Electronic textiles are fabrics that enable digital components such as a battery and a light (including small computers), and electronics to be embedded in them. “Smart textiles” are fabrics that have been developed with new technologies that provide added value to the wearer.
Pailes-Friedman of the Pratt Institute states that “what makes smart fabrics revolutionary is that they have the ability to do many things that traditional fabrics cannot, including communicate, transform, conduct energy and even grow”.
Smart textiles can be broken into two different categories: aesthetic and performance enhancing. Aesthetic examples include fabrics that light up and fabrics that can change colour. Some of these fabrics gather energy from the environment by harnessing vibrations, sound, or heat, reacting to these inputs.
The colour changing and lighting scheme can also work by embedding the fabric with electronics that can power it. Performance enhancing smart textiles are intended for use in athletic, extreme sports, and military applications.
These include fabrics designed to regulate body temperature, reduce wind resistance, and control muscle vibration – all of which may improve athletic performance. Other fabrics have been developed for protective clothing, to guard against extreme environmental hazards, such as radiation and the effects of space travel.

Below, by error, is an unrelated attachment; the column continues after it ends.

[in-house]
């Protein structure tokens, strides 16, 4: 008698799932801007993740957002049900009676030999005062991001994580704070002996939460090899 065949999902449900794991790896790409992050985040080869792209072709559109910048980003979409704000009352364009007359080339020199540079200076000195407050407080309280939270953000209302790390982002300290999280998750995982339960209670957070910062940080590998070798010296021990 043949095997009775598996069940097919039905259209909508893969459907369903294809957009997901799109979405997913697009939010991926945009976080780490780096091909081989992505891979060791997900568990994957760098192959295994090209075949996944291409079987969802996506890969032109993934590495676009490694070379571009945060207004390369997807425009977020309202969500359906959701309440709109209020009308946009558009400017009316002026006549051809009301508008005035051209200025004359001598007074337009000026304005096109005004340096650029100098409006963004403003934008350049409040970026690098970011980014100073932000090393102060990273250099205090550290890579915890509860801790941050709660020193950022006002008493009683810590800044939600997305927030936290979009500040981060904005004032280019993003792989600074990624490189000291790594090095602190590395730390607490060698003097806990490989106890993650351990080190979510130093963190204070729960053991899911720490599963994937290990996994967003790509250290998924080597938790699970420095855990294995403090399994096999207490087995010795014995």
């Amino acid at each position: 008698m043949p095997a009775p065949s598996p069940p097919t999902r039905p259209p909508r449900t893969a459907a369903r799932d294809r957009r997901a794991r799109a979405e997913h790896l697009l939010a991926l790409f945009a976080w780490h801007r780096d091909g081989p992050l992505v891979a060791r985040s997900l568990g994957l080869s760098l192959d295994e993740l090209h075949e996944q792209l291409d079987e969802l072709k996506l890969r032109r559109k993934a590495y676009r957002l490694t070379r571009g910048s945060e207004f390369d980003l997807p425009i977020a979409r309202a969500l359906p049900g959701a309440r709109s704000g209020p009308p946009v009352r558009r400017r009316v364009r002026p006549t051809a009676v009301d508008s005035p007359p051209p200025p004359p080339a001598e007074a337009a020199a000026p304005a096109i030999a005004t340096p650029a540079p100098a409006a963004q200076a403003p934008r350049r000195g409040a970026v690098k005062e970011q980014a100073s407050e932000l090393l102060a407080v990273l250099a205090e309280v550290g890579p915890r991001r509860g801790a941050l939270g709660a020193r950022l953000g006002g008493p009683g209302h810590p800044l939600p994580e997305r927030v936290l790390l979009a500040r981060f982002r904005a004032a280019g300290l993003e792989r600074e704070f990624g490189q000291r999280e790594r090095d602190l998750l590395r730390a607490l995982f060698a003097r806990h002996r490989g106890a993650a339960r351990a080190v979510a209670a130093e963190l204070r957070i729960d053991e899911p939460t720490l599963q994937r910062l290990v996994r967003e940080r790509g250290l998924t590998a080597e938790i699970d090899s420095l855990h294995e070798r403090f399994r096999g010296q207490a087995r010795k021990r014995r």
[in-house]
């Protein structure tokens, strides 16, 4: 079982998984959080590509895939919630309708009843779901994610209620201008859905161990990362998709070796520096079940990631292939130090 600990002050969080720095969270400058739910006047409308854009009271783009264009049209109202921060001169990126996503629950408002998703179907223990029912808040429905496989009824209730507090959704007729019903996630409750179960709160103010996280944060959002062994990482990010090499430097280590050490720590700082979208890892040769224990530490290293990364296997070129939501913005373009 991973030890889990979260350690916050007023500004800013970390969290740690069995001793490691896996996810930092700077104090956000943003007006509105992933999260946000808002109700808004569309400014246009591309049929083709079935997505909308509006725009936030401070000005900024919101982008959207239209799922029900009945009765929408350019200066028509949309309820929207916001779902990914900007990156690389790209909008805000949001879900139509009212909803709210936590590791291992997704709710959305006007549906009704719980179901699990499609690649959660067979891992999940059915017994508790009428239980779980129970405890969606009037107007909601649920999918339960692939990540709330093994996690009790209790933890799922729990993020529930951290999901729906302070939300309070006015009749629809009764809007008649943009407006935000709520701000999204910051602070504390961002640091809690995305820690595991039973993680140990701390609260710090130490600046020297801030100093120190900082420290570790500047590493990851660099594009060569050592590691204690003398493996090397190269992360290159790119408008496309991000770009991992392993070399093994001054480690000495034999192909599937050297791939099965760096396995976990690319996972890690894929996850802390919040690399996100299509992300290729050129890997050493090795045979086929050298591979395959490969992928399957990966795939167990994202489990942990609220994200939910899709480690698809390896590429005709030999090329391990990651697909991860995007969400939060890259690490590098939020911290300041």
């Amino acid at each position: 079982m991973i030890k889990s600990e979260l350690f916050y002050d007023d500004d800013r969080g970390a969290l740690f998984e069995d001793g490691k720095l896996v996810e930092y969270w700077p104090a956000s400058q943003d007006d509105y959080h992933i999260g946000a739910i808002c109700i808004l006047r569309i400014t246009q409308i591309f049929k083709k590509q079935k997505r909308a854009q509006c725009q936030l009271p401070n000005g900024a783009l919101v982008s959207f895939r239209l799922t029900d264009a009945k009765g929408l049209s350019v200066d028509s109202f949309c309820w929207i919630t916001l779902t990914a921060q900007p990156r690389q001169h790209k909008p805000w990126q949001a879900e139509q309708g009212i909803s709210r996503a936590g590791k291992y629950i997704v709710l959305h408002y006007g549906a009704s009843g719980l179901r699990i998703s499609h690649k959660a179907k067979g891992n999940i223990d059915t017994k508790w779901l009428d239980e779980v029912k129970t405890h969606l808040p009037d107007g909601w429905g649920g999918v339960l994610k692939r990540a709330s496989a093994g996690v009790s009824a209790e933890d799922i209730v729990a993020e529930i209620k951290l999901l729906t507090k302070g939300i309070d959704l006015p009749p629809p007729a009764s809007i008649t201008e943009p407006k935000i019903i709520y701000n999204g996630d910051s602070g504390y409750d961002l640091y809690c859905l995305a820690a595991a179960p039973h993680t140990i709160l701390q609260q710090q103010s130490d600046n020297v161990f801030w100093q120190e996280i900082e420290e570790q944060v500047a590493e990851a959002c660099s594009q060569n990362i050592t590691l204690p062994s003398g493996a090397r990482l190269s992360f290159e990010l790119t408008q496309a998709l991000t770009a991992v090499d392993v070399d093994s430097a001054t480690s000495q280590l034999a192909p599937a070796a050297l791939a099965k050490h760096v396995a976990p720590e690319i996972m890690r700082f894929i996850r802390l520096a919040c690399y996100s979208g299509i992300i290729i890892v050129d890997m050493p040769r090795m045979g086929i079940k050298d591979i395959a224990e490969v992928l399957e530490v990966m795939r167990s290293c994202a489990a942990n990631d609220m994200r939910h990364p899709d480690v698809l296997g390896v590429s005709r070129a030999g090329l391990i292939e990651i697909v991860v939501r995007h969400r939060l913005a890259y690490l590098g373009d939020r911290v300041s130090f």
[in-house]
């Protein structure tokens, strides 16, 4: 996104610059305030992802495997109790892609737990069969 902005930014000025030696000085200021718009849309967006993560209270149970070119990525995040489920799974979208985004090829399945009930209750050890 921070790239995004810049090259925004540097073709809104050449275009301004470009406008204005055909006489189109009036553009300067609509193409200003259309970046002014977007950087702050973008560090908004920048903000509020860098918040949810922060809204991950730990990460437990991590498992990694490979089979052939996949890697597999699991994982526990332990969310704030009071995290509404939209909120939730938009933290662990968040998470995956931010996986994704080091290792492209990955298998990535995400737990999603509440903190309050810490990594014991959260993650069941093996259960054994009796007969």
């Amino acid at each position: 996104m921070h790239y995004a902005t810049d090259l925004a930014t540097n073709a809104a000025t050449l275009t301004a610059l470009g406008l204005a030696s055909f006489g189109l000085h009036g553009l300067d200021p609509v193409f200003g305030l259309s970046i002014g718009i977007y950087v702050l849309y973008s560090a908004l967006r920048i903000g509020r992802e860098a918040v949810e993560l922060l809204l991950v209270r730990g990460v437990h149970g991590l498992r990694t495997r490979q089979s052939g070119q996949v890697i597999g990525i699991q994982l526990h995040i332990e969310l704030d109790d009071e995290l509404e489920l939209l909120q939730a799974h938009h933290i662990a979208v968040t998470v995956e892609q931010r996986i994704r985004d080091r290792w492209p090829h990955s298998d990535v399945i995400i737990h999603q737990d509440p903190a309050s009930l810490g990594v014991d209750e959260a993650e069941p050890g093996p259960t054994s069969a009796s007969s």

- Health monitoring of vital signs such as heart rate, respiration rate, temperature, activity, and posture.
- Sports training data acquisition
- Monitoring personnel handling hazardous materials
- Tracking the position and status of soldiers in action
- Military app – Soldier’s bulletproof kevlar vest; if the wearer is shot, the material can sense the bullet’s impact and send a radio message back to base
- Monitoring pilot or truck driver fatigue
- Diagnosing amputee discomfort
- Innovative fashion (wearable tech)
- Regain sensory perception that was previously lost by accident or birth
The health and beauty industry is also taking advantage of these innovations, which range from drug-releasing medical textiles, to fabric with moisturizer, perfume, and anti-aging properties. Many smart clothing, wearable technology, and wearable computing projects involve the use of e-textiles.
Electronic textiles are distinct from and wearable computing because the emphasis is placed on the seamless integration of textiles with electronic elements like microcontrollers, sensors, and actuators. Furthermore, e-textiles need not be wearable. For instance, e-textiles are also found in interior design.
A new report from Cientifica Research examines the markets for textile-based wearable technologies, the companies producing them, and the enabling technologies. The report identifies three distinct generations of textile wearable technologies:
- “First-generation” attach a sensor to apparel. This approach is currently taken by sportswear brands such as Adidas, Nike, and Under Armour
- “Second-generation” products embed the sensor in the garment, as demonstrated by current products from Samsung, Alphabet, Ralph Lauren, and Flex.
- In “third-generation” wearables, the garment is the sensor. A growing number of companies are creating pressure, strain, and temperature sensors for this purpose.
Future applications for e-textiles may be developed for sports and well-being products, and medical devices for patient monitoring. Technical textiles, fashion and entertainment will also be significant applications.